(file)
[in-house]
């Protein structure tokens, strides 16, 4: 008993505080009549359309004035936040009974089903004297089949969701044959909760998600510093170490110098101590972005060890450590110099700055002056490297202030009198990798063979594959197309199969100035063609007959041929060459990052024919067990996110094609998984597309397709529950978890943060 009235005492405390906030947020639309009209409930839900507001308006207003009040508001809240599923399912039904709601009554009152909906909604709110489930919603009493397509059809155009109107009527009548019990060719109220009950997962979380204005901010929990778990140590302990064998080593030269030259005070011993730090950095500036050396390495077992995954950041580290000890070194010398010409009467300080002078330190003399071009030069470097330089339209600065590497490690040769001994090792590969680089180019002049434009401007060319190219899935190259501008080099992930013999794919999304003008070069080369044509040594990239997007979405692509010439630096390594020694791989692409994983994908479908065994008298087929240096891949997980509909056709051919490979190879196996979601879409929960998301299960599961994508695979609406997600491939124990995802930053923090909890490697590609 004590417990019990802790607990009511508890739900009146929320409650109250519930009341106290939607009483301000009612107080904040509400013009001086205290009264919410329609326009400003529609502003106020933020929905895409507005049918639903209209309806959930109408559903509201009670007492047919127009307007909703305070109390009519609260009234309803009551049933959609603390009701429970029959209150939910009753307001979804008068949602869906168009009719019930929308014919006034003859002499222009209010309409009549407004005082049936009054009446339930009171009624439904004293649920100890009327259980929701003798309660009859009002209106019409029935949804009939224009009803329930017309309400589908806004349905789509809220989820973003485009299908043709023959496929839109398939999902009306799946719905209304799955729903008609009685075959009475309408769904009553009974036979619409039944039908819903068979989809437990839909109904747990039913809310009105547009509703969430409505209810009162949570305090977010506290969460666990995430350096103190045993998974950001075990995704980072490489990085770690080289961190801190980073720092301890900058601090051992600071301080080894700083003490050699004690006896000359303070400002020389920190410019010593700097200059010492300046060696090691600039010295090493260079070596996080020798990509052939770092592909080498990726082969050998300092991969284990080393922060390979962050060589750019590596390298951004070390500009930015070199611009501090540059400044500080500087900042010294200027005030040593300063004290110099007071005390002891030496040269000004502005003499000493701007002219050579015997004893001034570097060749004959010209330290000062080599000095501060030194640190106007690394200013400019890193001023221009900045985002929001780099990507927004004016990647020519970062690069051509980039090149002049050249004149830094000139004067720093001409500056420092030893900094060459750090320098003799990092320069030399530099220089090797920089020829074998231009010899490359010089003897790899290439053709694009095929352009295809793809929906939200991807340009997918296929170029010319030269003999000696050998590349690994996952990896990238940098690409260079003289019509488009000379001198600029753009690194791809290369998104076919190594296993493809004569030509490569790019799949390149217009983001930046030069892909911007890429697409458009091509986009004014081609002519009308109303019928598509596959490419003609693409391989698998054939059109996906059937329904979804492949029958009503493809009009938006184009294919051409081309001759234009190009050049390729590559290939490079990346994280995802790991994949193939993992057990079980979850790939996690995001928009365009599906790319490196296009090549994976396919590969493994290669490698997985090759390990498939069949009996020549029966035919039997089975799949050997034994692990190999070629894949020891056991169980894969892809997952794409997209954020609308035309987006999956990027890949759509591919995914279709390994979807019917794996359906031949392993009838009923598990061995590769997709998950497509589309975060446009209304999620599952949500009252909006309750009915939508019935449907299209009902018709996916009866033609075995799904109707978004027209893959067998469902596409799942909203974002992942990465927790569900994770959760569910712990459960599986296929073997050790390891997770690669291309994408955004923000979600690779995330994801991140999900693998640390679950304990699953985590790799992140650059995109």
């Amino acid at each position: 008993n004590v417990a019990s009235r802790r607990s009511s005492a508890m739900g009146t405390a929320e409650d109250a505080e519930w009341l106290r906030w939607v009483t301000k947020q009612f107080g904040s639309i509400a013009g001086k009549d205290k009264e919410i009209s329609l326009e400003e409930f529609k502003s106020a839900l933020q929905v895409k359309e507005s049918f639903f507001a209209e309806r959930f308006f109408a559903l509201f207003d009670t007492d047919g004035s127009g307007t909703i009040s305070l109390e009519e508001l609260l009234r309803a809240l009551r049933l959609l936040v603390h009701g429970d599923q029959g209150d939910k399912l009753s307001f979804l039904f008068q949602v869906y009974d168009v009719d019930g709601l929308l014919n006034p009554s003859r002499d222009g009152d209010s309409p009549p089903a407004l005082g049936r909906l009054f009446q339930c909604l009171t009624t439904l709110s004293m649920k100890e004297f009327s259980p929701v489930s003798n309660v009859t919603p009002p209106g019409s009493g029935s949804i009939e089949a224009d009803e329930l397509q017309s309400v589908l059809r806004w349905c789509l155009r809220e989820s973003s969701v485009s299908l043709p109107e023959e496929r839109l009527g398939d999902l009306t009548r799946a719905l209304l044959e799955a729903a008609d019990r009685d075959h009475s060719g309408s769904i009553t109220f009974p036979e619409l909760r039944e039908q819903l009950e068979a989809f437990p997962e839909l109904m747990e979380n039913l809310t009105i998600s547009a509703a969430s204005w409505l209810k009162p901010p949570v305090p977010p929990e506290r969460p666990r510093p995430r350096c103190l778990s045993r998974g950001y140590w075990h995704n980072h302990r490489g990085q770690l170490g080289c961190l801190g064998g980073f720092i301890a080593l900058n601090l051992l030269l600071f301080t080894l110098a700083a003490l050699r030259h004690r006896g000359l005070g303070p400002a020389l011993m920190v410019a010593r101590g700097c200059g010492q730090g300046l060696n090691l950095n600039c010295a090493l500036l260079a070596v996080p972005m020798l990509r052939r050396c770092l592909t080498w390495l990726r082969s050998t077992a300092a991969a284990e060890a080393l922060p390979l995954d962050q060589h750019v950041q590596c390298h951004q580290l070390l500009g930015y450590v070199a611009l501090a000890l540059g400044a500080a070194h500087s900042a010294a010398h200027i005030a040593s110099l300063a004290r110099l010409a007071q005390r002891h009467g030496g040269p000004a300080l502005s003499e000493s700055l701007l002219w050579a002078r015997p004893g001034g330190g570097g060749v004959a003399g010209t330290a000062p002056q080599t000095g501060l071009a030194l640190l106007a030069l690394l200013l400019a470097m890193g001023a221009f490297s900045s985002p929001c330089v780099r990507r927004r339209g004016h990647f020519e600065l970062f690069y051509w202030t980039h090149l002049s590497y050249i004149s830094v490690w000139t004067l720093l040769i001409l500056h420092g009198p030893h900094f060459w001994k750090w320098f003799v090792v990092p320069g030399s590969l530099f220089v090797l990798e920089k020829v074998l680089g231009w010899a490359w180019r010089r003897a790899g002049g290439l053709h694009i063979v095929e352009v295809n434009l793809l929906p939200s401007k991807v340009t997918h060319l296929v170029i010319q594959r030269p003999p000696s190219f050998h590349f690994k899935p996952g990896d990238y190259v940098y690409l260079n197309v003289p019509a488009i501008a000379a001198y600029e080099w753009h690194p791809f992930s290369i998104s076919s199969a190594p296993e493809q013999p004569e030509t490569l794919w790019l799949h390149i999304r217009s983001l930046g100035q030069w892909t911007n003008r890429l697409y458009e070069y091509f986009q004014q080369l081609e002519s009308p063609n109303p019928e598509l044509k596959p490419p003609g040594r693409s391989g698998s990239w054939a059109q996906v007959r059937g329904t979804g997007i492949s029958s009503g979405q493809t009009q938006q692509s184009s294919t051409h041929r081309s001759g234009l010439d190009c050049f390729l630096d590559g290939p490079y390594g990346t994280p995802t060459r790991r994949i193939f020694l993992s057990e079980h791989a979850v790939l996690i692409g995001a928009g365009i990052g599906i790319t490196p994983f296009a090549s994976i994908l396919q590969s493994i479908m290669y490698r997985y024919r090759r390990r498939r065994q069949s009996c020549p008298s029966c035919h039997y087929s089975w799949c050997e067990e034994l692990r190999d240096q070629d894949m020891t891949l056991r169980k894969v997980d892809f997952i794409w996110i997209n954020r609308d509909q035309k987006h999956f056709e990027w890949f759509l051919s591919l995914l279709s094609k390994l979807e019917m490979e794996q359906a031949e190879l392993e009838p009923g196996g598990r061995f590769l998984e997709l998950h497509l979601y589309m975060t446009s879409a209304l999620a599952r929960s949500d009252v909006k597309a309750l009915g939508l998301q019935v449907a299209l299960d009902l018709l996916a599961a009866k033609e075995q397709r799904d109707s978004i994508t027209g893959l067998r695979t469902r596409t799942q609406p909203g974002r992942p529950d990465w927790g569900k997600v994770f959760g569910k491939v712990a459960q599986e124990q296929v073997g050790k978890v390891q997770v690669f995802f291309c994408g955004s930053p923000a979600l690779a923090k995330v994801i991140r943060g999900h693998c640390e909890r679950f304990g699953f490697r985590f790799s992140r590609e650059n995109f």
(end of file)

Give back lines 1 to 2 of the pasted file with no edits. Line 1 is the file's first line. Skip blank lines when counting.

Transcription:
[in-house]
């Protein structure tokens, strides 16, 4: 008993505080009549359309004035936040009974089903004297089949969701044959909760998600510093170490110098101590972005060890450590110099700055002056490297202030009198990798063979594959197309199969100035063609007959041929060459990052024919067990996110094609998984597309397709529950978890943060 009235005492405390906030947020639309009209409930839900507001308006207003009040508001809240599923399912039904709601009554009152909906909604709110489930919603009493397509059809155009109107009527009548019990060719109220009950997962979380204005901010929990778990140590302990064998080593030269030259005070011993730090950095500036050396390495077992995954950041580290000890070194010398010409009467300080002078330190003399071009030069470097330089339209600065590497490690040769001994090792590969680089180019002049434009401007060319190219899935190259501008080099992930013999794919999304003008070069080369044509040594990239997007979405692509010439630096390594020694791989692409994983994908479908065994008298087929240096891949997980509909056709051919490979190879196996979601879409929960998301299960599961994508695979609406997600491939124990995802930053923090909890490697590609 004590417990019990802790607990009511508890739900009146929320409650109250519930009341106290939607009483301000009612107080904040509400013009001086205290009264919410329609326009400003529609502003106020933020929905895409507005049918639903209209309806959930109408559903509201009670007492047919127009307007909703305070109390009519609260009234309803009551049933959609603390009701429970029959209150939910009753307001979804008068949602869906168009009719019930929308014919006034003859002499222009209010309409009549407004005082049936009054009446339930009171009624439904004293649920100890009327259980929701003798309660009859009002209106019409029935949804009939224009009803329930017309309400589908806004349905789509809220989820973003485009299908043709023959496929839109398939999902009306799946719905209304799955729903008609009685075959009475309408769904009553009974036979619409039944039908819903068979989809437990839909109904747990039913809310009105547009509703969430409505209810009162949570305090977010506290969460666990995430350096103190045993998974950001075990995704980072490489990085770690080289961190801190980073720092301890900058601090051992600071301080080894700083003490050699004690006896000359303070400002020389920190410019010593700097200059010492300046060696090691600039010295090493260079070596996080020798990509052939770092592909080498990726082969050998300092991969284990080393922060390979962050060589750019590596390298951004070390500009930015070199611009501090540059400044500080500087900042010294200027005030040593300063004290110099007071005390002891030496040269000004502005003499000493701007002219050579015997004893001034570097060749004959010209330290000062080599000095501060030194640190106007690394200013400019890193001023221009900045985002929001780099990507927004004016990647020519970062690069051509980039090149002049050249004149830094000139004067720093001409500056420092030893900094060459750090320098003799990092320069030399530099220089090797920089020829074998231009010899490359010089003897790899290439053709694009095929352009295809793809929906939200991807340009997918296929170029010319030269003999000696050998590349690994996952990896990238940098690409260079003289019509488009000379001198600029753009690194791809290369998104076919190594296993493809004569030509490569790019799949390149217009983001930046030069892909911007890429697409458009091509986009004014081609002519009308109303019928598509596959490419003609693409391989698998054939059109996906059937329904979804492949029958009503493809009009938006184009294919051409081309001759234009190009050049390729590559290939490079990346994280995802790991994949193939993992057990079980979850790939996690995001928009365009599906790319490196296009090549994976396919590969493994290669490698997985090759390990498939069949009996020549029966035919039997089975799949050997034994692990190999070629894949020891056991169980894969892809997952794409997209954020609308035309987006999956990027890949759509591919995914279709390994979807019917794996359906031949392993009838009923598990061995590769997709998950497509589309975060446009209304999620599952949500009252909006309750009915939508019935449907299209009902018709996916009866033609075995799904109707978004027209893959067998469902596409799942909203974002992942990465927790569900994770959760569910712990459960599986296929073997050790390891997770690669291309994408955004923000979600690779995330994801991140999900693998640390679950304990699953985590790799992140650059995109």